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AF leaders honor Air Commandos in Portraits in Courage

  • Published
  • By Staff Sgt. Melanie Holochwost
  • Air Force Special Operations Command Public Affairs
Two Special Operations teams and four Special Tactics Airmen will be recognized for their courage in a ceremony today at 7:30 p.m. EST in Washington, D.C., which will be broadcasted live here.

The stories of a Special Operations Surgical Team, an AC-130U gunship crew, as well as, Staff Sgts. Richard Hunter, Christopher Lewis, Christopher Brooks, and Lt. Col. William Schroeder are featured in the 10th edition of Portraits in Courage.

In the introduction to the book, Air Force leaders said they take great pride in these everyday heroes.

“Each Airman demonstrated through their actions that our core values of integrity, service and excellence were intrinsic to their very nature,” they said. “We believe these stories will inspire you and demonstrate that your United States Air Force, 70 years after its birth, is still made up of America’s finest.”

These Airmen faced overwhelming danger, exemplifying service before self. They were driven by their sense of mission and a desire to serve and protect lives.

With electricity, clean water, medical supplies, and blood in short supply, the Special Operations Surgical Team (SOST) provided care for more than 750 patients, managed 19 mass casualty events, performed 16 life-saving surgeries, and cared for casualties exposed to chemical weapons in support of Operation Inherent Resolve. Each member of the team has been submitted for Bronze Stars for their courageous actions and exemplary performance in saving hundreds of lives during continuous 24-hour medical operations over an eight-week period.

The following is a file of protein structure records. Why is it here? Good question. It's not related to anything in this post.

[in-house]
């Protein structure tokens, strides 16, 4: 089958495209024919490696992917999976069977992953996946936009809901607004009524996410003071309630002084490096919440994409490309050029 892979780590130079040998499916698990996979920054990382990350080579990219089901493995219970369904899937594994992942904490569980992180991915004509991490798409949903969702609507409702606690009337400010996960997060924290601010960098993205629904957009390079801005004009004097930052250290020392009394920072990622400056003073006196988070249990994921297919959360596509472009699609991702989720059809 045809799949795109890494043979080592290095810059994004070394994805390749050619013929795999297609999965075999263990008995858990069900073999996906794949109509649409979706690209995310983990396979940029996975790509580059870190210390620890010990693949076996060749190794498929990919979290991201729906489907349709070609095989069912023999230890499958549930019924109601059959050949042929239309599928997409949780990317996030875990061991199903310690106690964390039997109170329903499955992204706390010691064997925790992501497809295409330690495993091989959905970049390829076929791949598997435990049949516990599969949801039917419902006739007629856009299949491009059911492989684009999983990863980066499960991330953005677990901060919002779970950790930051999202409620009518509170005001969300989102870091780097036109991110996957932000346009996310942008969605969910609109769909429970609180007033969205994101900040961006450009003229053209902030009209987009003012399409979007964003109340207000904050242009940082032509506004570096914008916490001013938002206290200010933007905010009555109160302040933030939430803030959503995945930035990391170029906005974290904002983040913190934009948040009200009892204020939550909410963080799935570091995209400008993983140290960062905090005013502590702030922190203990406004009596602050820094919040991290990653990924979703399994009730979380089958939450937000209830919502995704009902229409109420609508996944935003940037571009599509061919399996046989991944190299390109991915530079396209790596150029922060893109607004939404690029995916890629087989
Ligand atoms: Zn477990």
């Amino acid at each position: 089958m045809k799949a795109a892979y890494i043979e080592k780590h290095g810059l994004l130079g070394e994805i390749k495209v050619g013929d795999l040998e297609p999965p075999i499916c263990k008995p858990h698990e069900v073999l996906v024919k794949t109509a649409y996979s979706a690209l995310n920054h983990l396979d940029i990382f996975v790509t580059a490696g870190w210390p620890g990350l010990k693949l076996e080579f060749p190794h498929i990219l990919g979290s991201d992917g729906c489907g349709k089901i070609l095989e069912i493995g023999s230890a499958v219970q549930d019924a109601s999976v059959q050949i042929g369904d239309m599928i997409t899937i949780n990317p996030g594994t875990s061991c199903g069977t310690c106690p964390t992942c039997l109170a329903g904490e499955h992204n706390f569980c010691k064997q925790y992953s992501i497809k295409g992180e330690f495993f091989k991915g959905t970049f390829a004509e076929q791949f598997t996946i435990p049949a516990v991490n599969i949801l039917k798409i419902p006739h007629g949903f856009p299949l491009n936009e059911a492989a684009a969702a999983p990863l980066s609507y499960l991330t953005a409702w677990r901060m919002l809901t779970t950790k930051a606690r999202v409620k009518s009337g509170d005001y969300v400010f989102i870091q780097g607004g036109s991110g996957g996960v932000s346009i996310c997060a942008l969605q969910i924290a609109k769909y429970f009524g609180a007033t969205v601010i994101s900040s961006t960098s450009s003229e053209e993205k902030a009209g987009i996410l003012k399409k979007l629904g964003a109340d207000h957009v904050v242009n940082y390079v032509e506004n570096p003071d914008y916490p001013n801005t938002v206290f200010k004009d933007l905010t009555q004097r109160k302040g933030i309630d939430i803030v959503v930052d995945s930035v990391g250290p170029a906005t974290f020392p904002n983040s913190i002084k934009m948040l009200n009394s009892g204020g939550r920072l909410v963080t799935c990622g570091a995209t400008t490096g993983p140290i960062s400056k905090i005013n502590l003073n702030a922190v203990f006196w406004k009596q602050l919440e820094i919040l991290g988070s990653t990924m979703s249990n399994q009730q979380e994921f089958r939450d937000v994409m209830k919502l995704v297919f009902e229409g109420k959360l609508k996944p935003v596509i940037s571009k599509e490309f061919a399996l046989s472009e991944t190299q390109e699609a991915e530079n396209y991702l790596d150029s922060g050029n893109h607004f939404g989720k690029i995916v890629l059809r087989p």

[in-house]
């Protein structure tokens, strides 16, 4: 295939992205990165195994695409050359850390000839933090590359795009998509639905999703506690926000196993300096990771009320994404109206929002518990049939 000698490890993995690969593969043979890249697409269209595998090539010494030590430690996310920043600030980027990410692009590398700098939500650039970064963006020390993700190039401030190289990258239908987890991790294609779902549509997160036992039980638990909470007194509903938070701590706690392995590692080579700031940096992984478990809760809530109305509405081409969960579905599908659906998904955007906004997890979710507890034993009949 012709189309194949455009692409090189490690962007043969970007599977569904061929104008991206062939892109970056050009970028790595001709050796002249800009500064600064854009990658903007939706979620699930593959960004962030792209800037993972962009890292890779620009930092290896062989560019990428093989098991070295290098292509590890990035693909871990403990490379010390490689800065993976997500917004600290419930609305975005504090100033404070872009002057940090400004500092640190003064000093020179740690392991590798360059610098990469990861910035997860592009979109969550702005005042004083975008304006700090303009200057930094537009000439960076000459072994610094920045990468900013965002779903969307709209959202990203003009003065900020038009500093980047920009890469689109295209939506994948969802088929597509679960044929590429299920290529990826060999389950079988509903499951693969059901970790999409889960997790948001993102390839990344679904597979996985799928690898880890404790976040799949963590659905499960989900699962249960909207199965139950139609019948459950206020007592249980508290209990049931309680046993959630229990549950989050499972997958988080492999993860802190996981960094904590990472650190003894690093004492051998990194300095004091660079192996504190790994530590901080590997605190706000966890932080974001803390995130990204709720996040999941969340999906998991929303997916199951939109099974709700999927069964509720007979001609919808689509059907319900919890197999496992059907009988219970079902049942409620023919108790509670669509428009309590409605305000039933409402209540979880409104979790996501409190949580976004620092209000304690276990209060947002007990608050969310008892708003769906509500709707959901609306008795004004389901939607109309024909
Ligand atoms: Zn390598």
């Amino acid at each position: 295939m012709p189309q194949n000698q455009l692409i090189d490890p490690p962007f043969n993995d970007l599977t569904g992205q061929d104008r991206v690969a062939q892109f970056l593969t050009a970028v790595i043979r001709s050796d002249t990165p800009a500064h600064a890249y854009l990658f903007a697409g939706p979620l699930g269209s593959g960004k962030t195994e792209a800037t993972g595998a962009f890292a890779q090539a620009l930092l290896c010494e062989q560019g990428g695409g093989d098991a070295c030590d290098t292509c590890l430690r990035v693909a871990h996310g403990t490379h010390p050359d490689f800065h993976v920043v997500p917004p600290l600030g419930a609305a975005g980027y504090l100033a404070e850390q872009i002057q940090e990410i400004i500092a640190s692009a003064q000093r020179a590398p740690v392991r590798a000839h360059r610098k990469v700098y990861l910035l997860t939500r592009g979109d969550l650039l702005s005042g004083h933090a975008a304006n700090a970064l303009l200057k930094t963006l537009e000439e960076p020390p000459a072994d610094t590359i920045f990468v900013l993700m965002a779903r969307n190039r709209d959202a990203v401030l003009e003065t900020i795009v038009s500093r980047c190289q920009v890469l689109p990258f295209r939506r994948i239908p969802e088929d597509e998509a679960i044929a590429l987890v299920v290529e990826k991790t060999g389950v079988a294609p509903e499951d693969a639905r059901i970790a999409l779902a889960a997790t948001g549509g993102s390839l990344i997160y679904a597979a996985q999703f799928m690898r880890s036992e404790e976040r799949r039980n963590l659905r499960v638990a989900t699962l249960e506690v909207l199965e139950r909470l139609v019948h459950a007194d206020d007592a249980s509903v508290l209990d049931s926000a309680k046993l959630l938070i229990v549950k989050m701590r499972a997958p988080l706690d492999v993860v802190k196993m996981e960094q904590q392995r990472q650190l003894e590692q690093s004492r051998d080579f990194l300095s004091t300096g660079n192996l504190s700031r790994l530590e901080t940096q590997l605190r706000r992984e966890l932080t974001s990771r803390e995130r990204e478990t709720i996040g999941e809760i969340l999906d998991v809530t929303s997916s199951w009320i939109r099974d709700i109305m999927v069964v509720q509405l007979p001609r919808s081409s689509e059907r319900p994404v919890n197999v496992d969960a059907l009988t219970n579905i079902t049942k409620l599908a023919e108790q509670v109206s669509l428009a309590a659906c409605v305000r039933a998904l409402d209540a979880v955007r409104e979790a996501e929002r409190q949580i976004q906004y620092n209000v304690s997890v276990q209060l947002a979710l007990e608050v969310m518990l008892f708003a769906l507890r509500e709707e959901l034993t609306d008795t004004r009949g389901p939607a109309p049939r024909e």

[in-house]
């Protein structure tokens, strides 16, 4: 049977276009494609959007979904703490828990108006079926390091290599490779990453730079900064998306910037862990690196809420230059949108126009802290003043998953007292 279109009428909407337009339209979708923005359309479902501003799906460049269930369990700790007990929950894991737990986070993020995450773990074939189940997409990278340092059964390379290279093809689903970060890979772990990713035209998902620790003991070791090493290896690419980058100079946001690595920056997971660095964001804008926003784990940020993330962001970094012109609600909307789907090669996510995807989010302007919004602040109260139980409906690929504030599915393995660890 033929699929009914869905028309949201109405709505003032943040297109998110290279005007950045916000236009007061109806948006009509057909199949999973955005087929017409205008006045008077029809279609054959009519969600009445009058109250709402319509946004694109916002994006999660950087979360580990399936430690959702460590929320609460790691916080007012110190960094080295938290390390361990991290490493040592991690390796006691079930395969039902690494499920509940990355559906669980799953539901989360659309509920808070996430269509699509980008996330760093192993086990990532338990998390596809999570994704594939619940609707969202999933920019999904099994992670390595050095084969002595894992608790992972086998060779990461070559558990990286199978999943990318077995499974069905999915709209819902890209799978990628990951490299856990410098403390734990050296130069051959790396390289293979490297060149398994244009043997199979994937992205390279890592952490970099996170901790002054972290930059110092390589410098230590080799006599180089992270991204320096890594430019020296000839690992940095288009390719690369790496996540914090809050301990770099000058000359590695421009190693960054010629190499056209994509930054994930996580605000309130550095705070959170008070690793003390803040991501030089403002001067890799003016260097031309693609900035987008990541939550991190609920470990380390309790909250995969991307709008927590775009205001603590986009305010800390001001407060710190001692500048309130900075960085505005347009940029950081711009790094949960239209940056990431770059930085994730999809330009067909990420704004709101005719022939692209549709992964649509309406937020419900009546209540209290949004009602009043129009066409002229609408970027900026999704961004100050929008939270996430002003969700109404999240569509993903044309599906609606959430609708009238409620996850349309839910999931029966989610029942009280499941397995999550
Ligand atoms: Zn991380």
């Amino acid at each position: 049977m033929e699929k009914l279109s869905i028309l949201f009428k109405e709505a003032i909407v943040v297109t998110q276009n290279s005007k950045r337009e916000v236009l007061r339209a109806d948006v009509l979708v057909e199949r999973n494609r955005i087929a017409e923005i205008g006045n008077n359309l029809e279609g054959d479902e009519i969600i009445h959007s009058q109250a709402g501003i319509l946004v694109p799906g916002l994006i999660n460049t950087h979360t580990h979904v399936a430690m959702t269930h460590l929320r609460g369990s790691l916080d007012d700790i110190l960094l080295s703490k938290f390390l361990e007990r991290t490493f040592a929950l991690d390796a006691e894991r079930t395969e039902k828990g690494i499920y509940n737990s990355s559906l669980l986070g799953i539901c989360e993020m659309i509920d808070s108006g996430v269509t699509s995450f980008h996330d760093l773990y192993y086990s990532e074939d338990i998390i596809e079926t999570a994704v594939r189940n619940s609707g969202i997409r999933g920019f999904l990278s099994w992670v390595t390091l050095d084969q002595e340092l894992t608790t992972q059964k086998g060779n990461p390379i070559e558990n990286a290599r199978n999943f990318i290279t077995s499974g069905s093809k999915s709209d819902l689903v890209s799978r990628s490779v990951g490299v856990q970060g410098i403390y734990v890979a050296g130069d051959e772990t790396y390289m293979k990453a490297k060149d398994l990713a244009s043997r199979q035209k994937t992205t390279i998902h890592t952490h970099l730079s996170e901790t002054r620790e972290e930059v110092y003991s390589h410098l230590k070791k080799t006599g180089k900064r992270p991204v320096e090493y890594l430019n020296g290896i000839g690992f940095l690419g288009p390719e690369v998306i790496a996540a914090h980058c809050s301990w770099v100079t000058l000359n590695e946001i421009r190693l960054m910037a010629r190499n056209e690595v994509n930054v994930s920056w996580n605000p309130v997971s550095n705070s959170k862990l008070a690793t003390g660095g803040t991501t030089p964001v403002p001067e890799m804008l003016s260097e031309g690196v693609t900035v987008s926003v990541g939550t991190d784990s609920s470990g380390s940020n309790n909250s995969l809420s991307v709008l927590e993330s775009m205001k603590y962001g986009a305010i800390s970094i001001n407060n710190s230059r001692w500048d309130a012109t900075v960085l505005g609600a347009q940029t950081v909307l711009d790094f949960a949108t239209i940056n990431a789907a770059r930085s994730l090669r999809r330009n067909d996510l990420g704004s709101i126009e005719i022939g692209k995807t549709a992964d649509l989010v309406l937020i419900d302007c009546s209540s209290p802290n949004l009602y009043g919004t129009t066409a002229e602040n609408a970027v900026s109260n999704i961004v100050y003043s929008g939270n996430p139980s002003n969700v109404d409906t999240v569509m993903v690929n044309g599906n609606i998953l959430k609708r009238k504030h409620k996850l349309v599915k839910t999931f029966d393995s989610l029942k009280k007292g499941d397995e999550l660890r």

Spooky 43 consisted of 14 AC-130U gunship crewmembers. The aircrew conducted 19 “danger close” attacks, consistently placing lethal fires to within 10 meters of the severely wounded and outgunned friendly force. The firepower exceeded cooling requirements on the 105mm Howitzer cannon, risking potential detonation inside the aircraft. The crew managed the temperature of the Howitzer while continuing the firefight with the 40mm cannon, despite multiple weapon malfunctions. Expert coordination enabled the crew to manually fire rounds to defeat the enemy. In the end, the crew saved 50 lives and was awarded the MacKay Trophy.

Lewis, a combat controller at the 23rd STS, was embedded with a Navy SEAL team. They were ambushed from three locations when they entered enemy-held territory. Over the course of the firefight, Lewis engaged the enemy at close range on three occasions within 100 meters and directed four precise airstrikes. This provided his team crucial air coverage and eliminated more than 20 enemy forces. He has been recommended for the Silver Star Medal for his actions.

Brooks, a Tactical Air Control Party Airman with the 17th Special Tactics Squadron, was conducting a time-sensitive raid in pursuit of a high-value target when he was caught in a complex ambush. He called in dangerously close fires from an AC-130 gunship and directed his assault force to fall back and take cover. He risked his life to mark the hot landing zone so his injured teammates could be evacuated by helicopter. The airpower he directed, with little regard for his personal safety, eliminated enemy forces with no collateral damage.

After an armed gunman entered his building at Lackland Air Force Base, Texas, Schroeder, a special operations weather officer and commander of the 342nd Training Squadron, acted as a human shield, ordering his first sergeant to run, right before the gunman opened fire. During his struggle with the gunman, he suffered significant defensive wounds prior to succumbing to a fatal shot. His swift, heroic and selfless actions prevented the gunman from shooting anyone else. He was posthumously awarded the Airman’s Medal.

These are just a handful of stories in Portraits in Courage. Read the complete Portraits in Courage book here.